Former Liberal Democrat MP Mike Hancock appearing on BBC News.
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The Mike Hancock saga shows that politicians can't be judged by the law alone

Natural justice, not merely the law, must be seen to be applied in cases of wrongdoing.

There’s a great Rumpole of the Bailey story, where our eponymous hero, as ever defending not prosecuting, calls on the jury to administer, not the law, but justice for the accused, who is clearly guilty of the crime for which he is charged – but for entirely understandable reasons. I am often reminded of this, and ponder whether the same shouldn’t apply to elected politicians, only in reverse?

There’s nothing very positive to say about the Mike Hancock saga from anyone’s point of view and no one, save the complainant, comes out of this with any sort of credit. But the whole saga raises one interesting point: should our public representatives sit, not above the law, but in fact below it?

The major difficulty for the Lib Dems in the Hancock case, as with many of the recent cases of inappropriate behavior (on a wildly ranging scale it should be said) is the fact that often not only were the charges not legally proven, but the authorities felt that there was insufficient evidence to even start the full legal process. And therefore, as the accused are (rightly) innocent until proven guilty, they feel no need to resign nor often face any penalty under party disciplinary procedures, however much many folk feel they should. And indeed, when calls are made for elected officials to do the decent thing, their supporters more often than not revert to the clarion call that this wouldn’t be justice. But of course, what they mean is, this wouldn’t be the law.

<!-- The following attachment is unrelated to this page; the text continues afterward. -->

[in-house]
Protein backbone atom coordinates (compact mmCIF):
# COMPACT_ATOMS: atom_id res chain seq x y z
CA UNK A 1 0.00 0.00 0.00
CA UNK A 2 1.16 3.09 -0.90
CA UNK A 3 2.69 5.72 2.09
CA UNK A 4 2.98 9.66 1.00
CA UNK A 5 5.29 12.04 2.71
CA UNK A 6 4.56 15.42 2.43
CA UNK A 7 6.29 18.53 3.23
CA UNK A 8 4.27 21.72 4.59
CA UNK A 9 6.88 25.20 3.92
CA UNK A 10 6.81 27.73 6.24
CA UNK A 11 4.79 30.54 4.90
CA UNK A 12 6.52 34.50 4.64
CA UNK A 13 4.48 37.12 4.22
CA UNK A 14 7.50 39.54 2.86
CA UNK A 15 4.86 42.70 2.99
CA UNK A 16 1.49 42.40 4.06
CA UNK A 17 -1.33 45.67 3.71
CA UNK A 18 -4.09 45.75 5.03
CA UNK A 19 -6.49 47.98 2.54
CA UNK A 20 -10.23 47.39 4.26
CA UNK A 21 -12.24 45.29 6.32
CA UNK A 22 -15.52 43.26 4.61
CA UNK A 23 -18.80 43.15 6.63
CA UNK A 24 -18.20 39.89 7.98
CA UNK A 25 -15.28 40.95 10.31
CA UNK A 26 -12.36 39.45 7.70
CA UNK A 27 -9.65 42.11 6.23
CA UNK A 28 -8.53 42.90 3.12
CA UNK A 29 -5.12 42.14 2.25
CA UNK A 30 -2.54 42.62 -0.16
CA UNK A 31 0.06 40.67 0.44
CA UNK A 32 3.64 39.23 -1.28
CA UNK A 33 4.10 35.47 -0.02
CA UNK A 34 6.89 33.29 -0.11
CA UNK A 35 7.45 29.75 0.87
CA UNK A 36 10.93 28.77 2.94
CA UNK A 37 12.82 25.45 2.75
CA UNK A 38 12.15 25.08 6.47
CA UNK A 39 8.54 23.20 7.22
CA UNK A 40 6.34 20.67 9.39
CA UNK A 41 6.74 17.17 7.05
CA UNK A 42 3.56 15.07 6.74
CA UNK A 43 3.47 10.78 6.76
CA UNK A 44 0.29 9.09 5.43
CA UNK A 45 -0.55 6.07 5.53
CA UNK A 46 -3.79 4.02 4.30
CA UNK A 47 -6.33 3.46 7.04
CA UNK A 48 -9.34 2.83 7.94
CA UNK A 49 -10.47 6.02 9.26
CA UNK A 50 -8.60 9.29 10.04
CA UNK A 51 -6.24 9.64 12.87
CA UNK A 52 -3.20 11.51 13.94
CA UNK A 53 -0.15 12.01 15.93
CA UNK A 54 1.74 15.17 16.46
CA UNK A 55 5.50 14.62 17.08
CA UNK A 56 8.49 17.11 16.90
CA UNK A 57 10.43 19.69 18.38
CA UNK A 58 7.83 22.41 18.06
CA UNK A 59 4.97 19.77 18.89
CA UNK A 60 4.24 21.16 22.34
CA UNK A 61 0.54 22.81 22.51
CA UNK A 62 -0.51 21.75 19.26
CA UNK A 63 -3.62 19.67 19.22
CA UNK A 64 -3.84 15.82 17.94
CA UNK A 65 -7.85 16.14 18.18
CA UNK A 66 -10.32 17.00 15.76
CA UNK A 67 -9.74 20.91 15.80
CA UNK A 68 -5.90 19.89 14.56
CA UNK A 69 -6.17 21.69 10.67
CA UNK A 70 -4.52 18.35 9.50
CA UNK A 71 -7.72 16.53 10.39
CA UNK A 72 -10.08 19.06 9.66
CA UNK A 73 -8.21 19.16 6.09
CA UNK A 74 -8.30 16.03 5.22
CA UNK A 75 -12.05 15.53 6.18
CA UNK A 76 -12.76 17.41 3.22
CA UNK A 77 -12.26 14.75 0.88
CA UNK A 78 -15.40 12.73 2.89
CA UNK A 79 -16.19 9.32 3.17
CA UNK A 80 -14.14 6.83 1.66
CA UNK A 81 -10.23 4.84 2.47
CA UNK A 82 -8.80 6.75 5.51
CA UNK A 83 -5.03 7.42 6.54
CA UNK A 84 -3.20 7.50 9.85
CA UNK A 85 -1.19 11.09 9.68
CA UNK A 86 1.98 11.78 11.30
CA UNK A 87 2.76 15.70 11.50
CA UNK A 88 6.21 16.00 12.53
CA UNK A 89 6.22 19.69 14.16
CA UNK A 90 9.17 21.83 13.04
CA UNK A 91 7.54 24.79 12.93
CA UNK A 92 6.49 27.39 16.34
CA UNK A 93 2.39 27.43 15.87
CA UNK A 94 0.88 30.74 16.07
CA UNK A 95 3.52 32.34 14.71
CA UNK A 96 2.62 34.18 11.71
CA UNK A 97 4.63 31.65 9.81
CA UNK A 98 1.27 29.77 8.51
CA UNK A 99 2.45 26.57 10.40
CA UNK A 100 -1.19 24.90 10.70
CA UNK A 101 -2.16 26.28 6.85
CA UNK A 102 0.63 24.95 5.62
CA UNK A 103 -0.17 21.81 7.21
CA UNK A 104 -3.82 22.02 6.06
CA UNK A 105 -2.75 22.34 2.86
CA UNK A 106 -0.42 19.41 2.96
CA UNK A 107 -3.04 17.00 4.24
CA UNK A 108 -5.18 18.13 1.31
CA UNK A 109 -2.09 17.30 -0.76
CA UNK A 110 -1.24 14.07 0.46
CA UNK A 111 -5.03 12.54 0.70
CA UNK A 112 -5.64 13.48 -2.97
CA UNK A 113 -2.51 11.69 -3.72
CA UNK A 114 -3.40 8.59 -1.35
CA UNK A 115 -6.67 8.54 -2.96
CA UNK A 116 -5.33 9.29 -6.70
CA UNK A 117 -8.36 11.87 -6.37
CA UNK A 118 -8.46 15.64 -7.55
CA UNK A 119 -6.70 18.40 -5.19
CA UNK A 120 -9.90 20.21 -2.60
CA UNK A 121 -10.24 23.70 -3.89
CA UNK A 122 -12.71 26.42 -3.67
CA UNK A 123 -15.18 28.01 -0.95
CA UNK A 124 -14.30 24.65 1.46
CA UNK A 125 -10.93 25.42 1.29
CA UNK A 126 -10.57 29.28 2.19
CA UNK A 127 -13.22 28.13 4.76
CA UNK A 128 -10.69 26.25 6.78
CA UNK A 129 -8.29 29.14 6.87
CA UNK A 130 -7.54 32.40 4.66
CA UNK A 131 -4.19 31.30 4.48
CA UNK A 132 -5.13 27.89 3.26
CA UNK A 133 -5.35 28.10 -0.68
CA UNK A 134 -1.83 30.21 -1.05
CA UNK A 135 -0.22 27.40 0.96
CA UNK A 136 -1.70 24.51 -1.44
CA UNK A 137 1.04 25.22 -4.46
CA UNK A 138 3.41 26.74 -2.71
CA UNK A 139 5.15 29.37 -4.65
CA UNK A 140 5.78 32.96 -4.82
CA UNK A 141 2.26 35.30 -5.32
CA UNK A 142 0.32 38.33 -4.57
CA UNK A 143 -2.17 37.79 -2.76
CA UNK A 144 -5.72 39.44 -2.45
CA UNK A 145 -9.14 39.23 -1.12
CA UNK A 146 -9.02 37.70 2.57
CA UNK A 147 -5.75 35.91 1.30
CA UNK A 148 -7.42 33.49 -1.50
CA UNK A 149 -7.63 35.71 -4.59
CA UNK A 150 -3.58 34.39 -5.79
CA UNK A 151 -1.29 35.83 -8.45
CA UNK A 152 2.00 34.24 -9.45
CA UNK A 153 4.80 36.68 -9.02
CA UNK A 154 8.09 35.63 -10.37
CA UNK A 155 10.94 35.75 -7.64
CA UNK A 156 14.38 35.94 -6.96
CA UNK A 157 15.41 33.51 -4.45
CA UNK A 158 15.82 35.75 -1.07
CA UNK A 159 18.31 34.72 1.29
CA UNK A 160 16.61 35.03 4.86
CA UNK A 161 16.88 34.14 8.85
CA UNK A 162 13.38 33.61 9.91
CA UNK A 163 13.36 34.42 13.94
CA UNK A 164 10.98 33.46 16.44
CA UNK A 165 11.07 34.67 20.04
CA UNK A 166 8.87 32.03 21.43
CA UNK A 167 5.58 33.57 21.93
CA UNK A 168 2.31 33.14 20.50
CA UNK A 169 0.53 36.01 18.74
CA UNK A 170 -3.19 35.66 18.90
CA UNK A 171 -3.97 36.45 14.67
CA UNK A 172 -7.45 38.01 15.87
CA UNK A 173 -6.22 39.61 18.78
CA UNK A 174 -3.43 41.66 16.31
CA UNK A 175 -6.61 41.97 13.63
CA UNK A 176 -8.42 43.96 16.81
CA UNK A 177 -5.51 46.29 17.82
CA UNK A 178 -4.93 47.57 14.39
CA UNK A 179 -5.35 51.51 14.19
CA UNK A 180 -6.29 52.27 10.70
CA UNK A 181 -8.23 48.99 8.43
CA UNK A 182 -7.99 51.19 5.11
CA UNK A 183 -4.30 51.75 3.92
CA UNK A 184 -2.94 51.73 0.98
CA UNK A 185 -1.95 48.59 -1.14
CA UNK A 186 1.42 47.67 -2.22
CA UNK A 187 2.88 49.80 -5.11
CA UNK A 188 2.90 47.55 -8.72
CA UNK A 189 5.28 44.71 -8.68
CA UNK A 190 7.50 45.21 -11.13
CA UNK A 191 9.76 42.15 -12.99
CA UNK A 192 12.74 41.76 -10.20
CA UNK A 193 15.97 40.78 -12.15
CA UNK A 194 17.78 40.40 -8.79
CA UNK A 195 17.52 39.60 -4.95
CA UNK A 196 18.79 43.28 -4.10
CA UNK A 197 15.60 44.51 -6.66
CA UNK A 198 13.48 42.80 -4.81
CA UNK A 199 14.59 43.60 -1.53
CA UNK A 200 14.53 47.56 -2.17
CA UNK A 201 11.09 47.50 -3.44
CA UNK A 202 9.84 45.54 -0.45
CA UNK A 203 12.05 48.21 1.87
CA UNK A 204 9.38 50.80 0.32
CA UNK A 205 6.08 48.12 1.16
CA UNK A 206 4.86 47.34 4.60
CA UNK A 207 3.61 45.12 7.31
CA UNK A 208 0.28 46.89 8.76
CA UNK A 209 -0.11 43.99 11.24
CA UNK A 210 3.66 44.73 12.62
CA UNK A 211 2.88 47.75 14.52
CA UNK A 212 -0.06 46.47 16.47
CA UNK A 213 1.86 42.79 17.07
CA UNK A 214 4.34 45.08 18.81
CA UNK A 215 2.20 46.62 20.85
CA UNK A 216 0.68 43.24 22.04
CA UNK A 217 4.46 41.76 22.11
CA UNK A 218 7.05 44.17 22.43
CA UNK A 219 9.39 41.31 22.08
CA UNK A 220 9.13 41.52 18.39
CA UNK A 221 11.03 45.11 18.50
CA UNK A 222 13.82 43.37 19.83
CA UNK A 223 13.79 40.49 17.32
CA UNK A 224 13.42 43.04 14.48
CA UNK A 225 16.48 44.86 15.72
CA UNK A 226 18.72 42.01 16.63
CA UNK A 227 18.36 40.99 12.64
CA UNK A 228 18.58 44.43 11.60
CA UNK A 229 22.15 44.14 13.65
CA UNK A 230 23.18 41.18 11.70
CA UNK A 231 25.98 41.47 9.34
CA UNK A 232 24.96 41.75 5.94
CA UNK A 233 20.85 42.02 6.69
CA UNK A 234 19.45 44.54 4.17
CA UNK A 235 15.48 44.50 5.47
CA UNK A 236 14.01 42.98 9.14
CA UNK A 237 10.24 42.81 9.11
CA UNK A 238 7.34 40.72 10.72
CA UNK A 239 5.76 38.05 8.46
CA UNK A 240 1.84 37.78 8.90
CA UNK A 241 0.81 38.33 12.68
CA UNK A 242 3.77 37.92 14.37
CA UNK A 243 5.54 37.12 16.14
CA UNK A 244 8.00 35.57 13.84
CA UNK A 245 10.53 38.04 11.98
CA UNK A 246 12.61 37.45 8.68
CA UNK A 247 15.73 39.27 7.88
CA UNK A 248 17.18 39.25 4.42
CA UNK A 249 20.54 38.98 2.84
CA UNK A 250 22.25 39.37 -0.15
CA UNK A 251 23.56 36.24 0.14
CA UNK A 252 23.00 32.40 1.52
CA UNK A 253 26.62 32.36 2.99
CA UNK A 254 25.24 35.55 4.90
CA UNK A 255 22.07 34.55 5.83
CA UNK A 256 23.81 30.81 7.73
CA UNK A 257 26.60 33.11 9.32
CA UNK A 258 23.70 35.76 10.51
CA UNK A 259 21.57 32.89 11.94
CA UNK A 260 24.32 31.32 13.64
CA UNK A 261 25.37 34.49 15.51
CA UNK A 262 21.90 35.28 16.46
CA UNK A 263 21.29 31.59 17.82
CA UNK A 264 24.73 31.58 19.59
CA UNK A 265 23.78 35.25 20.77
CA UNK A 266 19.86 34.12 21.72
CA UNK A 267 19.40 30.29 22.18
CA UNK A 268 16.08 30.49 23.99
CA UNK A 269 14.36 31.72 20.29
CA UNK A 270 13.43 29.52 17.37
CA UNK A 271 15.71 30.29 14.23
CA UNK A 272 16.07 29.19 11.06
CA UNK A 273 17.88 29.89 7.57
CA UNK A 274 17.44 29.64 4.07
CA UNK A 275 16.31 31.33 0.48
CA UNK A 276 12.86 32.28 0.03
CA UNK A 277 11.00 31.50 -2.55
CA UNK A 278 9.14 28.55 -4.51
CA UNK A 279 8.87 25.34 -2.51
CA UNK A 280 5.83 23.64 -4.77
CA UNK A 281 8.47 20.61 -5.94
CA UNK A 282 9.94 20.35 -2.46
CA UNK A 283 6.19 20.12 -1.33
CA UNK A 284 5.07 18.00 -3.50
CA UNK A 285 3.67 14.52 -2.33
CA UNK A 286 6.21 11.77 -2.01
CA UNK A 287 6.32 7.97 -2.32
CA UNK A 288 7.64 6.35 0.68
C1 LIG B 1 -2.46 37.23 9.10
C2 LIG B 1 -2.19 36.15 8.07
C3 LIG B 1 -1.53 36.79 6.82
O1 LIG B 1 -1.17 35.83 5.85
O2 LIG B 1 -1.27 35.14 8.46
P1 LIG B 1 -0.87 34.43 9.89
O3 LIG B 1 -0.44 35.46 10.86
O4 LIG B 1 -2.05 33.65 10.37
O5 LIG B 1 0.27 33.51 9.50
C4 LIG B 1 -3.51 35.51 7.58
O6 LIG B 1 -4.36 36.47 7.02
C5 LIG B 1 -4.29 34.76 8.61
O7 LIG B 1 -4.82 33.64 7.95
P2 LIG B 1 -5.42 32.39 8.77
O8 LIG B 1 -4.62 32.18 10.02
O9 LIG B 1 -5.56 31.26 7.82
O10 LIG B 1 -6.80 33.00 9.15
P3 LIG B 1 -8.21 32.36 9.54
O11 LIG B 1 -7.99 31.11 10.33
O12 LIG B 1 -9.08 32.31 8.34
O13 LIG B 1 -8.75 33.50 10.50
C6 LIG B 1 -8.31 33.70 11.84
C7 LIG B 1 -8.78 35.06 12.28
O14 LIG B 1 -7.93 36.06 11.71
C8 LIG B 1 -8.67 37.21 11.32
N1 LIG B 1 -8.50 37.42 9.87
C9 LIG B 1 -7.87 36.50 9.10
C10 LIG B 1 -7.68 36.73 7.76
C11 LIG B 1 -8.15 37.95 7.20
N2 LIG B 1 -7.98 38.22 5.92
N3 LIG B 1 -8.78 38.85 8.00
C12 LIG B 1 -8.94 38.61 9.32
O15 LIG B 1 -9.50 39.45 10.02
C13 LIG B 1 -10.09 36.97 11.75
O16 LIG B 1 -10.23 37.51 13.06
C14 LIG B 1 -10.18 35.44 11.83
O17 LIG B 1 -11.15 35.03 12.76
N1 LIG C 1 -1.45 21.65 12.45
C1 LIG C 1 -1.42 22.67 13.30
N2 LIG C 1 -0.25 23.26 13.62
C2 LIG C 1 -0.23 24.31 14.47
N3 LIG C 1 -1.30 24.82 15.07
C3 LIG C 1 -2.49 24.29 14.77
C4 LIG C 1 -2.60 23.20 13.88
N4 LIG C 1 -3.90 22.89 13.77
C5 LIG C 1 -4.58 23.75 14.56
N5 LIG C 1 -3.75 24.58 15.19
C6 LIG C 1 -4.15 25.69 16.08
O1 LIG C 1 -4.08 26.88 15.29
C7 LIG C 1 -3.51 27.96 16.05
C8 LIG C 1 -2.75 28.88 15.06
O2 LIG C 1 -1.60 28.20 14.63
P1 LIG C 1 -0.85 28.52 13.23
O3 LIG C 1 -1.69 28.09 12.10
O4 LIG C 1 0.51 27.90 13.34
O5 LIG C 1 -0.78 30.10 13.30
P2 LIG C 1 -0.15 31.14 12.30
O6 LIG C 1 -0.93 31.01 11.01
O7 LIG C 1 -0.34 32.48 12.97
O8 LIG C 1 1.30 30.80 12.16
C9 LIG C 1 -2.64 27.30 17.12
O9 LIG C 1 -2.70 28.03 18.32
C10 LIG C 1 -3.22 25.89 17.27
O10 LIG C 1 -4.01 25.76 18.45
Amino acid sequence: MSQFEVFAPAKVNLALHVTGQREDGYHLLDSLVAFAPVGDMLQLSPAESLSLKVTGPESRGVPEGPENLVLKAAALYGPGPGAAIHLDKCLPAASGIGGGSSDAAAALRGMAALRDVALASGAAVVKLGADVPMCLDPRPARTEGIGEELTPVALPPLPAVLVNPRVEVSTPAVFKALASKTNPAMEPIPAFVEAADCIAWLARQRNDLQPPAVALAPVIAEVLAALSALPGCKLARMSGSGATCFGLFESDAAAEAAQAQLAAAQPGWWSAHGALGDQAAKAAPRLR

Now, I’m not advocating that there should be some sort of built-in lower level of proof required for politicians than the rest of us; that would hardly be liberal. But I do wonder if everyone connected with politics should accept that not only does the law need to be applied to every case, but natural justice needs to be not just applied – but to be seen to be applied. And falling on your sword for the greater good, not of the party you are a member of, but of the electorate you are there to represent, might be the best service you can do.

Sure, it’s a pipe dream. Certainly it opens up the door to wrongful accusations becoming just another political weapon. Of course, on many occasions, the innocent will suffer – we all know that in politics, you can get smoke without fire. But it might just be a price worth paying.

Richard Morris blogs at A View From Ham Common, which was named Best New Blog at the 2011 Lib Dem Conference

Richard Morris blogs at A View From Ham Common, which was named Best New Blog at the 2011 Lib Dem Conference

Paul Marotta
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England is now a more expensive place to study than the US. Why?

Is a university education in this country really worth £44,000, and how does our system compare to higher education funding elsewhere?

England has long sneered at American universities and their exorbitant fees. It cannot do so any longer: England is now a more expensive country to study than the US, and is easily the most expensive of eight Anglophone countries – the four UK nations, Australia, Canada, New Zealand and the US – analysed in a new Sutton Trust report. English students graduating from last year left university with an average of £44,000 in debt £15,000 more than Americans studying at for-profit universities across the pond.